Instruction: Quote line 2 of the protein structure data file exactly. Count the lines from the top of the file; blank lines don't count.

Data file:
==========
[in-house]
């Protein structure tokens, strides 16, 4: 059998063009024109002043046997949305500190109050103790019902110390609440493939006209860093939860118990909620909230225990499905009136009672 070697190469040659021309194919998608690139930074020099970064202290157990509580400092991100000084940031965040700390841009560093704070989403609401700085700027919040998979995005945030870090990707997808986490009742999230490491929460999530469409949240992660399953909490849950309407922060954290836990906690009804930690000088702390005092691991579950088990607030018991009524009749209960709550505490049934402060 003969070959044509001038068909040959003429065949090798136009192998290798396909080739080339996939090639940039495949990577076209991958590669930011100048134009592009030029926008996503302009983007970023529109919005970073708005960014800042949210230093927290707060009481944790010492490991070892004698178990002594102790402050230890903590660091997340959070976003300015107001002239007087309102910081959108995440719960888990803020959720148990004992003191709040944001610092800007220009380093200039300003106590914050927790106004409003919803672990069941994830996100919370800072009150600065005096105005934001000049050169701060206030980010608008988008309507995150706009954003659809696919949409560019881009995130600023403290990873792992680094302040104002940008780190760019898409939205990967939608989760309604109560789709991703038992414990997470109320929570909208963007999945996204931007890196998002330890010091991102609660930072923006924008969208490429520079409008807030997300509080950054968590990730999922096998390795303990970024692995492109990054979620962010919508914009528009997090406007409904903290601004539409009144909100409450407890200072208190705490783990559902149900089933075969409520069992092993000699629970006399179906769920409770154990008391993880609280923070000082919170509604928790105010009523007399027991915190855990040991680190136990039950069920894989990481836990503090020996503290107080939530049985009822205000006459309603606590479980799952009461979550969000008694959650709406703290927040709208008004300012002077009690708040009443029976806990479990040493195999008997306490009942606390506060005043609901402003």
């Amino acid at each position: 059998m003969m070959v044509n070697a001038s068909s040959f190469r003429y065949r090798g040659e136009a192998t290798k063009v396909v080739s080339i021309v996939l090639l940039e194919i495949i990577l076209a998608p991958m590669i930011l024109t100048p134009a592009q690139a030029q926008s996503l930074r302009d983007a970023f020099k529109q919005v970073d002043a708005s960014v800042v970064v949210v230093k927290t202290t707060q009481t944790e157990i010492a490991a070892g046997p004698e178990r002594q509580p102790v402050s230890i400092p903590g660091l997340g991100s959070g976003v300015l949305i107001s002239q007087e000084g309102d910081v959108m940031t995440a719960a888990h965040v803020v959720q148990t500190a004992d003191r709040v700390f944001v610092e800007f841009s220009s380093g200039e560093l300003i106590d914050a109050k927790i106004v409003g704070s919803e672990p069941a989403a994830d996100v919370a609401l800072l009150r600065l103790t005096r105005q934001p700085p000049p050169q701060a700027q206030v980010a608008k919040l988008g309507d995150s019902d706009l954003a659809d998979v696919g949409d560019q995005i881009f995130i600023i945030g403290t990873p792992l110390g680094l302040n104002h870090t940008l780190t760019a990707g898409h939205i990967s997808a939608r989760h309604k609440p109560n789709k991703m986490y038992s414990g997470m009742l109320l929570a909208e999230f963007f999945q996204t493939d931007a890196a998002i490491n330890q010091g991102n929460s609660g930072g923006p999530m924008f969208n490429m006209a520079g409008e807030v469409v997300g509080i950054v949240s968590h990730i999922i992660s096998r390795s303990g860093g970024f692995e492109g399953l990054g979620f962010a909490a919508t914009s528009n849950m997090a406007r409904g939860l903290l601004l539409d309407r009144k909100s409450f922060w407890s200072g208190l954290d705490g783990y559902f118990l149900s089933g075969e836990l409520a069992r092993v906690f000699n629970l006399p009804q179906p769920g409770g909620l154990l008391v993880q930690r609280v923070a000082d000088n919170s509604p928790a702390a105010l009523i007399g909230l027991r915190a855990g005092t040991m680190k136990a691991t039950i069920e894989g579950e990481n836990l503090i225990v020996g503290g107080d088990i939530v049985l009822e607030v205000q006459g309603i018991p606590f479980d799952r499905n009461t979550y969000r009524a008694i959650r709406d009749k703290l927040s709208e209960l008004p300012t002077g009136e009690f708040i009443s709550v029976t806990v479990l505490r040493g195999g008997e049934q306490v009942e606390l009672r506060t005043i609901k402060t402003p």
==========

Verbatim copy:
């Protein structure tokens, strides 16, 4: 059998063009024109002043046997949305500190109050103790019902110390609440493939006209860093939860118990909620909230225990499905009136009672 070697190469040659021309194919998608690139930074020099970064202290157990509580400092991100000084940031965040700390841009560093704070989403609401700085700027919040998979995005945030870090990707997808986490009742999230490491929460999530469409949240992660399953909490849950309407922060954290836990906690009804930690000088702390005092691991579950088990607030018991009524009749209960709550505490049934402060 003969070959044509001038068909040959003429065949090798136009192998290798396909080739080339996939090639940039495949990577076209991958590669930011100048134009592009030029926008996503302009983007970023529109919005970073708005960014800042949210230093927290707060009481944790010492490991070892004698178990002594102790402050230890903590660091997340959070976003300015107001002239007087309102910081959108995440719960888990803020959720148990004992003191709040944001610092800007220009380093200039300003106590914050927790106004409003919803672990069941994830996100919370800072009150600065005096105005934001000049050169701060206030980010608008988008309507995150706009954003659809696919949409560019881009995130600023403290990873792992680094302040104002940008780190760019898409939205990967939608989760309604109560789709991703038992414990997470109320929570909208963007999945996204931007890196998002330890010091991102609660930072923006924008969208490429520079409008807030997300509080950054968590990730999922096998390795303990970024692995492109990054979620962010919508914009528009997090406007409904903290601004539409009144909100409450407890200072208190705490783990559902149900089933075969409520069992092993000699629970006399179906769920409770154990008391993880609280923070000082919170509604928790105010009523007399027991915190855990040991680190136990039950069920894989990481836990503090020996503290107080939530049985009822205000006459309603606590479980799952009461979550969000008694959650709406703290927040709208008004300012002077009690708040009443029976806990479990040493195999008997306490009942606390506060005043609901402003």